Posts: 88
Liked 10 Times on 9 Posts
Likes Given: 1

Default

Oh, I know. I'm planning to dry hop this one, though, and when I do that in primary, I seem to be losing a lot of aroma to the yeast cake.

But I'll leave it alone for a while, like you suggest. I guess there's no rush.
krahm is offline
 
Reply With Quote
Old 06-24-2012, 03:37 PM   #7
Golddiggie
HBT_SUPPORTER.png
Feedback Score: 1 reviews
 
Golddiggie's Avatar
Recipes 
 
Join Date: Dec 2010
Location: Between here and there, and everywhere
Posts: 12,063
Liked 483 Times on 423 Posts
Likes Given: 266

Default

Rushing homebrew rarely ends well. Depending on your mash temp, the yeast could have already converted all the sugars it can into happy juice.

With the flocculation rating of Wyeast 1056 (medium-low) it will take some time to fall out of suspension (or at least what you can see will fall out, there will be more than enough to bottle carbonate still in there).

I suggest reading more of the readily available information about a yeast strain before selecting it. If it's with a kit, you can often either substitute it with another, or have them not include it at all. If you're making your own recipe, then you have the ability to select any yeast you wish.
__________________
Hopping Tango Brewery

跟猴子比丟屎 ・ Gun HOE-tze bee DIO-se

On Tap: Caramel Ale, Mocha Porter II, MO SMaSH IPA
Waiting/Carbonating: 12.5% Wee Honey II, 8.9% Old Ale, English Brown Ale, Lickah ESB, Mocha Porter II
Fermenting
K1:
K2: Epic mead
K3: TripSix
On Deck: Caramel Ale
Aging:mead
Mead [bottled]:Oaked Wildflower Traditional, Mocha Madness, Blackberry Melomel, maple wine
Golddiggie is offline
 
Reply With Quote
Old 06-24-2012, 05:01 PM   #8
NordeastBrewer77
NBA Playa
HBT_LIFETIMESUPPORTER.png
Feedback Score: 7 reviews
 
NordeastBrewer77's Avatar
Recipes 
 
Join Date: Apr 2011
Location: Minneapolis, Minnesota
Posts: 7,933
Liked 1082 Times on 788 Posts
Likes Given: 3977

Default

First off, you wanna take those readings before racking off the yeast. Readings, as in multiple ones over a few days to make sure FG is stable. Ice cream or not, you shouldn't even be thinking about racking before you've taken the first of those readings. In this case, and considering the yeast used, after 12 days it's probably not going to drop any lower. 1056 will, however, stay up and leave the beer cloudy for some time after FG is reached.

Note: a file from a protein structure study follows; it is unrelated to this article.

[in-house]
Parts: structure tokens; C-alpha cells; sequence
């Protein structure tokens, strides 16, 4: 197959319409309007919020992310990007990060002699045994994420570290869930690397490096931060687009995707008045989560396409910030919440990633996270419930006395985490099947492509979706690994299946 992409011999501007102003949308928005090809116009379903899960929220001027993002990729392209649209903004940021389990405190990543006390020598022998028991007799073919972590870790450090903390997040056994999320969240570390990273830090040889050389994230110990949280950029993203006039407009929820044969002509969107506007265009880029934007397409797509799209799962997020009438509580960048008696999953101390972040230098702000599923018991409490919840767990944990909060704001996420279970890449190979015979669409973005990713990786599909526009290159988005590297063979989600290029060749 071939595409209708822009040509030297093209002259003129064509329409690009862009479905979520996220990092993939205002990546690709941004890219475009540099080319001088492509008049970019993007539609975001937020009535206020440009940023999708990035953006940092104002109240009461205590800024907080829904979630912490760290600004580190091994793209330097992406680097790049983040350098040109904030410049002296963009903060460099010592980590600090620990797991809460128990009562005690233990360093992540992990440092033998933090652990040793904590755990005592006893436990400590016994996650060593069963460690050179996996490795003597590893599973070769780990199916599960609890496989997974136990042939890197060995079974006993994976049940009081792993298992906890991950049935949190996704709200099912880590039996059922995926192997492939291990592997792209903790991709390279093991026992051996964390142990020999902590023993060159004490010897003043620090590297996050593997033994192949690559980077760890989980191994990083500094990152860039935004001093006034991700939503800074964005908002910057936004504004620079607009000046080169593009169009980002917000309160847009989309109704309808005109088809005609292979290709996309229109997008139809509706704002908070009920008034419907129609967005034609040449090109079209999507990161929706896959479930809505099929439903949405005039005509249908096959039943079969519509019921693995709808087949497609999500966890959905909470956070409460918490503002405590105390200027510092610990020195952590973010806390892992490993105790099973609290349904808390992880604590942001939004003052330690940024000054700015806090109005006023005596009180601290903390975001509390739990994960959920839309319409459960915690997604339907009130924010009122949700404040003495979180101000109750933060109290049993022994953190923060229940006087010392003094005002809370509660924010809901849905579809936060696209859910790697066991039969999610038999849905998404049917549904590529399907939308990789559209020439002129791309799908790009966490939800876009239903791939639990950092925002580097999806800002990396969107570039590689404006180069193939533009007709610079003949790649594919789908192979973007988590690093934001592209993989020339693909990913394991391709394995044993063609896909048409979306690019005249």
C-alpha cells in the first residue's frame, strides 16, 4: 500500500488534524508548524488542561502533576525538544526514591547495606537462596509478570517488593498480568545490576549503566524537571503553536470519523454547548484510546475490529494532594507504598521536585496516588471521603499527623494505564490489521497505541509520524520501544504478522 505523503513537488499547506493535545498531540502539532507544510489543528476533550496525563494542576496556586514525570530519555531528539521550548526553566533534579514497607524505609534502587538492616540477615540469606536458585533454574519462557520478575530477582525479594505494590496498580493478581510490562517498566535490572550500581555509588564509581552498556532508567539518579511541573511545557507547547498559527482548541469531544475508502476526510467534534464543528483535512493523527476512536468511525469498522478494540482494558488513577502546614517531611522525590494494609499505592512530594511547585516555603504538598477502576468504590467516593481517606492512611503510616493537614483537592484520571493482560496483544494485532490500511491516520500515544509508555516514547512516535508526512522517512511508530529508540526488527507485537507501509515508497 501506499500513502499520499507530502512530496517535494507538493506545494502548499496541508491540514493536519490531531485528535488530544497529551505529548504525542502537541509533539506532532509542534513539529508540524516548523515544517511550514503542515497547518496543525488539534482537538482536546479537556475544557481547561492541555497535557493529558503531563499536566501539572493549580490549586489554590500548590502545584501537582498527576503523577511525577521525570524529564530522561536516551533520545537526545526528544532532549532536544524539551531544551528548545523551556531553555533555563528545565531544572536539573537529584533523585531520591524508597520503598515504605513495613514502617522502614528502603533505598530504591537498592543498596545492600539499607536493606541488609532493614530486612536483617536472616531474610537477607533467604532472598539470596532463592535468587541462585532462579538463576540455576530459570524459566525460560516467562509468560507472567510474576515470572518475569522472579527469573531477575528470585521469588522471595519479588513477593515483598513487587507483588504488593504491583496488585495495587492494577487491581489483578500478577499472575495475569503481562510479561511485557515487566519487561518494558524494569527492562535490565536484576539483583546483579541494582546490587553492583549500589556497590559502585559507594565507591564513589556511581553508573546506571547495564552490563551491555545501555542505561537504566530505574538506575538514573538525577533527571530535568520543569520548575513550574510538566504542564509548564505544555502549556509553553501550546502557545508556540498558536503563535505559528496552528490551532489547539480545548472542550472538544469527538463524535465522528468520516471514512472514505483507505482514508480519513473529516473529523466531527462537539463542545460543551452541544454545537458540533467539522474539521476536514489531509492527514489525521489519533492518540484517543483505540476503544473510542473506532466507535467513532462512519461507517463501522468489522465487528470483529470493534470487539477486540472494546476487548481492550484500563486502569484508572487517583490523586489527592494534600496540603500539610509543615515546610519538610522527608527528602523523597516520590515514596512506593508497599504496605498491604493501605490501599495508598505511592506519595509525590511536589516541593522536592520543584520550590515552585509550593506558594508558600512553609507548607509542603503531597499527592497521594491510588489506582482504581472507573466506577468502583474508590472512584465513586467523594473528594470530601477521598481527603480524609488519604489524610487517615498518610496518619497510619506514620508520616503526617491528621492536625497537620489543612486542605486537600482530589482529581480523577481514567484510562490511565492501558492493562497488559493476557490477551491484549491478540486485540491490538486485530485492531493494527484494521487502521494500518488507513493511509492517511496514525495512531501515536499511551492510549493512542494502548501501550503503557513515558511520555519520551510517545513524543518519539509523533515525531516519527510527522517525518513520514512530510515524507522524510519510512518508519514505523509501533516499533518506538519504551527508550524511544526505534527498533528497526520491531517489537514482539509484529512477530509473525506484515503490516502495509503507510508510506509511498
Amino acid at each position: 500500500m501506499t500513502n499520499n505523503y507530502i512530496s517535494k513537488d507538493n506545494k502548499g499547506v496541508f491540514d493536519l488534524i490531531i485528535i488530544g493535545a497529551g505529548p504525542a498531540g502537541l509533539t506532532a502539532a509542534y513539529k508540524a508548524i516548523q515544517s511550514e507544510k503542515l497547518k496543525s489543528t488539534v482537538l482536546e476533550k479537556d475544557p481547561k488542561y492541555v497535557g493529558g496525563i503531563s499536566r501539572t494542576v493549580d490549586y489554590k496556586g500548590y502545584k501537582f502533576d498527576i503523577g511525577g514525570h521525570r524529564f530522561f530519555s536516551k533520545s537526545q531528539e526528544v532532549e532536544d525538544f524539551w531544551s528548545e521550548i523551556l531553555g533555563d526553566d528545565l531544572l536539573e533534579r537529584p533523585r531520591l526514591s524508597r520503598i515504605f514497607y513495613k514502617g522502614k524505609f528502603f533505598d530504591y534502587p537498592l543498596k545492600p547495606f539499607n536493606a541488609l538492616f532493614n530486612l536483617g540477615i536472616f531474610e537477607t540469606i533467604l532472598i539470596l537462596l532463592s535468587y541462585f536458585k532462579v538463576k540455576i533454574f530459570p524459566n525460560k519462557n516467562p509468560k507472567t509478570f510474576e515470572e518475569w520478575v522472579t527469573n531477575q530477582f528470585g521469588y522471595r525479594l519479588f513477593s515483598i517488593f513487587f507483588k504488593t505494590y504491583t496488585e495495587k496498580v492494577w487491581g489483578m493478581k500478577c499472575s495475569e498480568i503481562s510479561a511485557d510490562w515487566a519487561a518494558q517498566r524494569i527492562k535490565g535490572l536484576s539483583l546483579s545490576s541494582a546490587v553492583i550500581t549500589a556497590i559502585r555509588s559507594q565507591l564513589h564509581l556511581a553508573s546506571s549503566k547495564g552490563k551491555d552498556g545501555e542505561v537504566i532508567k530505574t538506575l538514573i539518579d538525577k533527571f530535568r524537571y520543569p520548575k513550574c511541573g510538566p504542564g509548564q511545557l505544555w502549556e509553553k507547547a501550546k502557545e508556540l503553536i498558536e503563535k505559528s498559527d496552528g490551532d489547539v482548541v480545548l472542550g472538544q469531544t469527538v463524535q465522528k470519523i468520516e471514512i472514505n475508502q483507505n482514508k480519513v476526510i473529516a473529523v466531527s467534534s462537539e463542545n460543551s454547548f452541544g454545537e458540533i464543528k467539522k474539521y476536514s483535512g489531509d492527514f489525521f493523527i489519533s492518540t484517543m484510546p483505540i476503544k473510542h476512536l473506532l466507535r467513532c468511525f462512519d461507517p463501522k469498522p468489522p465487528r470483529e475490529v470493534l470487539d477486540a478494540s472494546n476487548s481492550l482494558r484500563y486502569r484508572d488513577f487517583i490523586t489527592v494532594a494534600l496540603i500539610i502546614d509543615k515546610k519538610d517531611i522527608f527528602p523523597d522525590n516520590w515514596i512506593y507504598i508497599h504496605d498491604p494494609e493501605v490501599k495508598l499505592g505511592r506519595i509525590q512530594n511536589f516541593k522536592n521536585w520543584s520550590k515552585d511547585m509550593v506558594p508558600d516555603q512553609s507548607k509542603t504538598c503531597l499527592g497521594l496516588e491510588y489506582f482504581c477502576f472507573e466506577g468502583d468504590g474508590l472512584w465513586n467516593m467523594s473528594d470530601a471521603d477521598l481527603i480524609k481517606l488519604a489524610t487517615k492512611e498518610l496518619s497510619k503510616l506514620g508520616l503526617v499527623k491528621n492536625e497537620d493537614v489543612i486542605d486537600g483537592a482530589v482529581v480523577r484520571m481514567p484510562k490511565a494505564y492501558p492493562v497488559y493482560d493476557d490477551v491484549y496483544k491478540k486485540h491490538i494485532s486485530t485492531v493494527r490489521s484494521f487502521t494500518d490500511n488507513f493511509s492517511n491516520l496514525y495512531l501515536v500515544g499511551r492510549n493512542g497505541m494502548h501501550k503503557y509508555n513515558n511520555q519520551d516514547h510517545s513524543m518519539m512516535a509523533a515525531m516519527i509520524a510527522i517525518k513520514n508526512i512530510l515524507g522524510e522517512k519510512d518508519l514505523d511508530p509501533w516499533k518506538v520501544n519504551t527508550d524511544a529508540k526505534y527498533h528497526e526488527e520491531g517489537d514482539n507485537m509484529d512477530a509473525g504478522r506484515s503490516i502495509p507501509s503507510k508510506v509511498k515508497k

__________________
The Polk Street Brewery

Brewin' 'n' Que'n - YouTube Shenanigans

Quote:
Originally Posted by yeoitsmatt View Post
can i drink this? I mean. Im gunna. But is it fine?
Quote:
Originally Posted by yeoitsmatt View Post
it's not a barley wine. it's an ale.
Quote:
Originally Posted by bottlebomber View Post
Have you seen the price of ketchup lately? And I'm not talking Heinz.
NordeastBrewer77 is offline
 
Reply With Quote
Old 07-06-2012, 05:54 PM   #9
krahm
Feedback Score: 0 reviews
Recipes 
 
Join Date: Nov 2011
Location: Denton, TX
Posts: 88
Liked 10 Times on 9 Posts
Likes Given: 1

Default

So the beer is fine. I'm guessing that transferring it agitated it and got the yeast going again. It was down to 1.014 after 2 days and steady for a week. Given the high starting gravity, that's as low as I would expect it to drop. It's been on the hops 5 days, so it's going into bottles tonight. Thx for the advice.


krahm is offline
 
Reply With Quote
Reply


Thread Tools


Similar Threads
Thread Thread Starter Forum Replies Last Post
Secondary for high gravity beer Komie182 Fermentation & Yeast 12 01-28-2015 07:54 PM
When Should I transfer to secondary for High Gravity brew? losman26 Fermentation & Yeast 6 03-23-2012 05:40 PM
Transferred to Secondary.. Specific Gravity too high - Suggestions? SteveBrewSD Fermentation & Yeast 7 11-08-2011 07:42 PM
How long to secondary high gravity ales (barley wine etc..) permo Fermentation & Yeast 8 05-28-2010 02:12 PM
flocculent yeast + high gravity + extended secondary = no carbonation? permo Fermentation & Yeast 7 02-15-2010 09:46 PM


Forum Jump

Newest Threads

LATEST SPONSOR DEALS